It never ceases to amaze me where microbreweries turn up. You can be in a shithole town in Texas, in the shadow of Miller Brewery's hulking complex in Milwaukee, you can be in Utah, so far off the beaten path that you're wondering if you can even buy beer in the county you're in and wham, turn the corner, and someone's got some kettles and a paddle, churning mash, flinging exotic herbs by the handful down a dark copper hole from which will emerge the king of quenching elixirs. Microbreweries are multiplying in this country like rabbits, making beers faster than we can try them, in places where we least expect them.

Take Mammoth Lakes, CA, where Mammoth Brewing Company got its start in the late 90s, among the Sierra's loftiest spots, at more than 8,000 feet. Outside of ski season this is utterly the middle of nowhere, and it's where I got to taste a flight of beers at a tasting room cruelly open only in daylight hours, the same hours when the slopes are calling.

Sean Turner has owned the brewery since 2007, and is proud to say it's the highest elevation winery on the West Coast — and then will tell you what it's like to work in a place where the guys driving the delivery trucks must sometimes shovel through 4 feet of snow just to reach the cab, or must wait an hour for the gas lines to unfreeze. Or how the water boils at 198 degrees, which presents several problems in the brewing process (removing volatile compounds, for example). The upside? A softer beer style, and of course, beers made with some of the purest water in the world.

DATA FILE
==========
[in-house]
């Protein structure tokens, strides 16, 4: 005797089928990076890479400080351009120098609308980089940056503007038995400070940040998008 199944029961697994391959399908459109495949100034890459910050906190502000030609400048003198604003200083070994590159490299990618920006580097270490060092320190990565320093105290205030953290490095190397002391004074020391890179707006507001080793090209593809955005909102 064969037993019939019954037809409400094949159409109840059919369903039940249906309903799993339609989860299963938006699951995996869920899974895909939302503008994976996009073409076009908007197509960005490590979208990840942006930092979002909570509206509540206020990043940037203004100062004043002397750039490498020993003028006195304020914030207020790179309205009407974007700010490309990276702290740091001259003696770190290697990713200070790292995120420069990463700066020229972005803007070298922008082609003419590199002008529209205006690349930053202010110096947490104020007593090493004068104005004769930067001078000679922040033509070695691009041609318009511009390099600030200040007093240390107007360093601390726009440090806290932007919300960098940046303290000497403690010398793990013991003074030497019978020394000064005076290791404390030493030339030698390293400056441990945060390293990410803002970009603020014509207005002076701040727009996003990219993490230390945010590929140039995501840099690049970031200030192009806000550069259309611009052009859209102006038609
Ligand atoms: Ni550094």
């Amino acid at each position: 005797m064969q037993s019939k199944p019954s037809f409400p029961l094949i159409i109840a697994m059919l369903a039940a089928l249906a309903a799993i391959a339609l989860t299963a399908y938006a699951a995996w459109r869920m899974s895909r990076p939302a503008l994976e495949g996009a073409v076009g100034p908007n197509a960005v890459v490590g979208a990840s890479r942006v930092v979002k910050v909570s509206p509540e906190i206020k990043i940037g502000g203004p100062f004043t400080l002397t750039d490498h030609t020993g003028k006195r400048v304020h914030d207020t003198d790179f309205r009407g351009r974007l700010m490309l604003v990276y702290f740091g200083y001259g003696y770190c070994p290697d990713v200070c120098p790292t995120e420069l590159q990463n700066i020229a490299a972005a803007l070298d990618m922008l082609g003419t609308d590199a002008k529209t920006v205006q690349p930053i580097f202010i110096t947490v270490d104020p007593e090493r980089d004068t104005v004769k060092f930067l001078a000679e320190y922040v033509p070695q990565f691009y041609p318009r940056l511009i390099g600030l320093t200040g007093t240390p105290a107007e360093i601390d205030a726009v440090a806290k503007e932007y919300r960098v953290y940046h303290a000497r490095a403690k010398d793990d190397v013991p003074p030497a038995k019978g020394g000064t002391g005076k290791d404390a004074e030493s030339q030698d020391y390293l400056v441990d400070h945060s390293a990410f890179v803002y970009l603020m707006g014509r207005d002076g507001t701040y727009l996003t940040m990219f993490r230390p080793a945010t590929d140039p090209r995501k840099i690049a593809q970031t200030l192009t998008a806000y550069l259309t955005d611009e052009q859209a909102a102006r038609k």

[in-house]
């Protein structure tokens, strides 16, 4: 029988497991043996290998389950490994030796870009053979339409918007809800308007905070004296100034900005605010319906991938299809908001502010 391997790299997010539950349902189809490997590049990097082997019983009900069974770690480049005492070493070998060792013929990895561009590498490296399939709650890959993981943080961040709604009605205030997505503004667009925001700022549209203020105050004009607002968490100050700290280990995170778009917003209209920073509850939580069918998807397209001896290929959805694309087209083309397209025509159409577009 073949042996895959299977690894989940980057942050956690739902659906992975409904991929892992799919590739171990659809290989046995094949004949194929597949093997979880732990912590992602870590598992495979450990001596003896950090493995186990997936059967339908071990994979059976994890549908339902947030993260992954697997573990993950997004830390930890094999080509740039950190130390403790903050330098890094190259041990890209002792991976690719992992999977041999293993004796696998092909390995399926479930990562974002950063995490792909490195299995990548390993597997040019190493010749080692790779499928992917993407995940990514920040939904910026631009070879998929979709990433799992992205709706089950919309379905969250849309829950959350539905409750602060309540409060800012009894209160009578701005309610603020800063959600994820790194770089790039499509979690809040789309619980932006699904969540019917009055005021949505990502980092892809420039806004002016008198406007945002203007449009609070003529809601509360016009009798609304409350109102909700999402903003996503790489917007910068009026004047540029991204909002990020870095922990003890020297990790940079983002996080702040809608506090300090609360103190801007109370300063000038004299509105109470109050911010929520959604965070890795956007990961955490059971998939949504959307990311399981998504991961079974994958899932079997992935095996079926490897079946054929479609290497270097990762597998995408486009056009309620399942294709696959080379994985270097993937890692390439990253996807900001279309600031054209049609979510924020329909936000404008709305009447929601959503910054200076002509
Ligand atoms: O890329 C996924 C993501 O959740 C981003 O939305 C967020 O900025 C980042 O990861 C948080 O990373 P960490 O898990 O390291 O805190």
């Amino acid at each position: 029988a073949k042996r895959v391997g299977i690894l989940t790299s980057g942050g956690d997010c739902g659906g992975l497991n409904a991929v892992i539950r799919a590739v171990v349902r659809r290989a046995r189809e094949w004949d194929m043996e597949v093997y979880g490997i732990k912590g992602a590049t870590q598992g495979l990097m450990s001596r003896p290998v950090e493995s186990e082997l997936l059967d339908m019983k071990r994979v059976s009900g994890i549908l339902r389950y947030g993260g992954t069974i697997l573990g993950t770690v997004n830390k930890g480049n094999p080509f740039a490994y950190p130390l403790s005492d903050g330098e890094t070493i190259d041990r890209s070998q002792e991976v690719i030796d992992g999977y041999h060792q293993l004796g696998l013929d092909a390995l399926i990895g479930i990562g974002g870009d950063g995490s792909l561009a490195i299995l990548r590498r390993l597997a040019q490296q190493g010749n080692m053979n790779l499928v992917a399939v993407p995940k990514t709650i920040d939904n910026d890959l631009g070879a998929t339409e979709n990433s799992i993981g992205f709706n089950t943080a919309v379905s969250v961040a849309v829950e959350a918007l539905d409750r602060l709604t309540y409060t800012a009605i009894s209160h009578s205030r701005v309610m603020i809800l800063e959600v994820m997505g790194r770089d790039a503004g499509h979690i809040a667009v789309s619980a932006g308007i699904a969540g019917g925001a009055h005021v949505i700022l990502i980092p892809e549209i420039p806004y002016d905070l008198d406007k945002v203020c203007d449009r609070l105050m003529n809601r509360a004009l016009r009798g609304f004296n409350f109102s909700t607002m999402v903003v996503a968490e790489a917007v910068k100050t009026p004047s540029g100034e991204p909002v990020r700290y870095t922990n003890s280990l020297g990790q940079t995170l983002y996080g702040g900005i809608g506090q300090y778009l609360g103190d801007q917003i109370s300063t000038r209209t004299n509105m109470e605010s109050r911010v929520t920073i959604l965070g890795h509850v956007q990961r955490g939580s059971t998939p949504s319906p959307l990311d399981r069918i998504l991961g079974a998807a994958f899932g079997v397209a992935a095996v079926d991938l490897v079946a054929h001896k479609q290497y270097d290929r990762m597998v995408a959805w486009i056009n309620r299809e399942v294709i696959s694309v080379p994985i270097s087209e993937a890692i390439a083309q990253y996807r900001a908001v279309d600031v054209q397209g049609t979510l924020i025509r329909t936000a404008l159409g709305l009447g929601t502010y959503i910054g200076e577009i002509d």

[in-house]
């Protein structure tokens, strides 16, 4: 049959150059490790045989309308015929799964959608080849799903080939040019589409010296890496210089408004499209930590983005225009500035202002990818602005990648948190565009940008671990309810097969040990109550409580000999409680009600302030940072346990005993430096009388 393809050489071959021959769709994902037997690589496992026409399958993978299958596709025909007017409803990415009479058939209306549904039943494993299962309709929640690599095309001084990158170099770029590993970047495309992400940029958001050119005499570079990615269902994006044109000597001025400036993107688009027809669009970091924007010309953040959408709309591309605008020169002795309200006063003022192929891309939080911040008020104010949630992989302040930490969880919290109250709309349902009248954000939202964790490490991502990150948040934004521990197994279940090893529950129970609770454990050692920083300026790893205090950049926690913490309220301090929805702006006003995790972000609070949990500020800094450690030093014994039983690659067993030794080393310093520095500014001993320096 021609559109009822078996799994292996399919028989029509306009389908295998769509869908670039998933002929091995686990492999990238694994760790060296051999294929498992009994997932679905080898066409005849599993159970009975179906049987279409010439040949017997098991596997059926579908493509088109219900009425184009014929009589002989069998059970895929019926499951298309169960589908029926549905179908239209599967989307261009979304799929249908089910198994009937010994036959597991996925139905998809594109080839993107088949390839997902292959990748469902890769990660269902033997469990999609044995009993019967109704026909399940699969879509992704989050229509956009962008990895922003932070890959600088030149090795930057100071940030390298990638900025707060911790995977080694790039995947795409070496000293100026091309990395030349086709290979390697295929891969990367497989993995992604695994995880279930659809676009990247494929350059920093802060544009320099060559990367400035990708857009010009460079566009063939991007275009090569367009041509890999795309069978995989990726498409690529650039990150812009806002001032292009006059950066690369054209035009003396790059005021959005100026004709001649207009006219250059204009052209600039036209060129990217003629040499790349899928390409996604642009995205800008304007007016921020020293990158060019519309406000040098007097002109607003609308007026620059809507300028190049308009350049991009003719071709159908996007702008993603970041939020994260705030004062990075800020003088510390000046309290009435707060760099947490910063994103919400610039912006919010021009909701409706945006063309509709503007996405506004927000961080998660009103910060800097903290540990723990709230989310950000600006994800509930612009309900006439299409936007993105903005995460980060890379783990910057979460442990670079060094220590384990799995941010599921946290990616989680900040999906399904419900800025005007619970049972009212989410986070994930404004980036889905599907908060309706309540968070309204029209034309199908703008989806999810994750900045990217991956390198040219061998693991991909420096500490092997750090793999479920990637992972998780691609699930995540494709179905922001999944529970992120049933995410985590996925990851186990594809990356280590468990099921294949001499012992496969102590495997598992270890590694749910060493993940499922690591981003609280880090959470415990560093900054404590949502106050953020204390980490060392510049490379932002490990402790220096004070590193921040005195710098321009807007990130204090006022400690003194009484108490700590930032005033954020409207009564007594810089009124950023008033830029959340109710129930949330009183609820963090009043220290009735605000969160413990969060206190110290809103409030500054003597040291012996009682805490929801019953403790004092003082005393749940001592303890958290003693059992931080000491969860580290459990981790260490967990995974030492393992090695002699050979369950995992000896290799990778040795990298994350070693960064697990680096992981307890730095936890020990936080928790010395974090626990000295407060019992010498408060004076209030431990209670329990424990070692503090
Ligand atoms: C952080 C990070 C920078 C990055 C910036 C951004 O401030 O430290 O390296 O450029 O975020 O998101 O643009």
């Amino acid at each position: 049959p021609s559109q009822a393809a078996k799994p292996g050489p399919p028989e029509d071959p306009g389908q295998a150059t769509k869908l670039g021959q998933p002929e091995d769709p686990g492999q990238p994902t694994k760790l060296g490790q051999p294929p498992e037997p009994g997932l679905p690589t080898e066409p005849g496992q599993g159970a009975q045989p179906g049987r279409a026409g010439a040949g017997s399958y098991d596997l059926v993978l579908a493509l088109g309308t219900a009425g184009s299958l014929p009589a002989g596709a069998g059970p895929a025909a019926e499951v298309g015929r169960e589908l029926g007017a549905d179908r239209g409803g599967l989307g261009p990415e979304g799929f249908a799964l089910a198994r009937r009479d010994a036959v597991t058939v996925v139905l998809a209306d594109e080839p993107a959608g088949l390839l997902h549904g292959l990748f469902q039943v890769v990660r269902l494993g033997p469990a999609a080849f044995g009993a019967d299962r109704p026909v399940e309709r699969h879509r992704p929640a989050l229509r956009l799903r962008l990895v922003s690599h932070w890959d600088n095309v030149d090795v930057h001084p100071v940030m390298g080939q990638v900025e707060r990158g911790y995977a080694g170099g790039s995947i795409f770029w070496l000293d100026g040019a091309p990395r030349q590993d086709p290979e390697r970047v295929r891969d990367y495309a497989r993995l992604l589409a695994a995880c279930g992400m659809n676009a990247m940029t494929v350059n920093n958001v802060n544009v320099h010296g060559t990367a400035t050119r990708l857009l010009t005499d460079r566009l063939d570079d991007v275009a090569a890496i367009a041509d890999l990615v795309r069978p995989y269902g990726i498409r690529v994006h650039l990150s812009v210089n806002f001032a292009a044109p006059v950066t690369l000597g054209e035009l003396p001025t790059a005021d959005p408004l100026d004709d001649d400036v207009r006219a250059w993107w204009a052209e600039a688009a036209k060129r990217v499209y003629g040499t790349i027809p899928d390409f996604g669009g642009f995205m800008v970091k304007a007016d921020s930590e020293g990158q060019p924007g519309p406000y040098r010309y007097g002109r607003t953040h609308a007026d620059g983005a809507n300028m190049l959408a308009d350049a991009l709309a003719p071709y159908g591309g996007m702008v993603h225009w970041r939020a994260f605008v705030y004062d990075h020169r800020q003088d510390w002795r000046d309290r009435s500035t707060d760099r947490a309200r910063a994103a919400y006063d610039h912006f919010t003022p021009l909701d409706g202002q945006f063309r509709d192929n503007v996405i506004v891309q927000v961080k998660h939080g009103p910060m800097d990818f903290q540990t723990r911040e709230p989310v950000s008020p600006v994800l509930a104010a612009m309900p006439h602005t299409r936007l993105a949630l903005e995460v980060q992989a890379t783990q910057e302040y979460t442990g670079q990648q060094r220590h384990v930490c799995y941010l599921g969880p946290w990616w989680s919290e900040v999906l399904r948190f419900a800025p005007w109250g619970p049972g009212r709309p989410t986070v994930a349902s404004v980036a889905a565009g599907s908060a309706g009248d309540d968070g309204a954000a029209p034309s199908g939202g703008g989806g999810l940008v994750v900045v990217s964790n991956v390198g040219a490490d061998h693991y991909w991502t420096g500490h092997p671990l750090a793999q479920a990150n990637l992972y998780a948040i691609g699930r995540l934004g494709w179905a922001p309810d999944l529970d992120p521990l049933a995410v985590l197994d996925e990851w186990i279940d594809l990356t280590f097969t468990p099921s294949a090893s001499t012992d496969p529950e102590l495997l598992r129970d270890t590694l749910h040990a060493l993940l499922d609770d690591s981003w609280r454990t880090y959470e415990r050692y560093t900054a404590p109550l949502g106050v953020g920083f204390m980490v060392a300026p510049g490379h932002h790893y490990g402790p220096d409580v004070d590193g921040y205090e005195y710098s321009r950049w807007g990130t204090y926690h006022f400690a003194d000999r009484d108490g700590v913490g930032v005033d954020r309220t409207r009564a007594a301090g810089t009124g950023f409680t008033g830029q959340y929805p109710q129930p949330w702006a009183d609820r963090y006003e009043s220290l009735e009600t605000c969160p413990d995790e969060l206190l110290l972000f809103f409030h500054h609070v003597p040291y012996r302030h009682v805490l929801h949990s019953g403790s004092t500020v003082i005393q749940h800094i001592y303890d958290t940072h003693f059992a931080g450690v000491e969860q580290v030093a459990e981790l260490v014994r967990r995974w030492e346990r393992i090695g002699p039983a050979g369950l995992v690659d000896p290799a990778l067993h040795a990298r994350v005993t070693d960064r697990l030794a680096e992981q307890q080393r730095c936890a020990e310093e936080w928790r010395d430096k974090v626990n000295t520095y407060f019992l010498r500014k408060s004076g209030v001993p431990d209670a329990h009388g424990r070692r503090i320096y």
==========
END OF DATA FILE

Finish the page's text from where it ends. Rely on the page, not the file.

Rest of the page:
Credit: Patrick Comiskey

Credit: Patrick Comiskey

Mammoth makes an impressive number of year-round and seasonal beers, a fresh Golden Trout Pilsner, a weighty Double Nut Brown, an ale it calls Paranoids Pale (for the Paranoid Flats ski run at Mammoth), and an amber called Real McCoy. But the brewery's best known beer is the 395 IPA, named for the long, spectacular highway that runs east of the Sierra to provide an unmitigated view of the stark mountain skyline west. Flavored with desert sage and juniper, the ale has a Christmas-ey scent, and flavors dry and hoppy, a dark middle palate of unsweetened cocoa and African coffee, the finish back to piney herbs, like the air you breathe at treeline, stark and bracing, with a foresty perfume.

Mammoth beers aren't currently distributed in Los Angeles, but will be, says Turner. In the meantime, it's the best selling beer in Yosemite Park.

Patrick Comiskey, our drinks columnist, blogs at and tweets at @patcisco. Want more Squid Ink? Follow us on Twitter or like us on Facebook.

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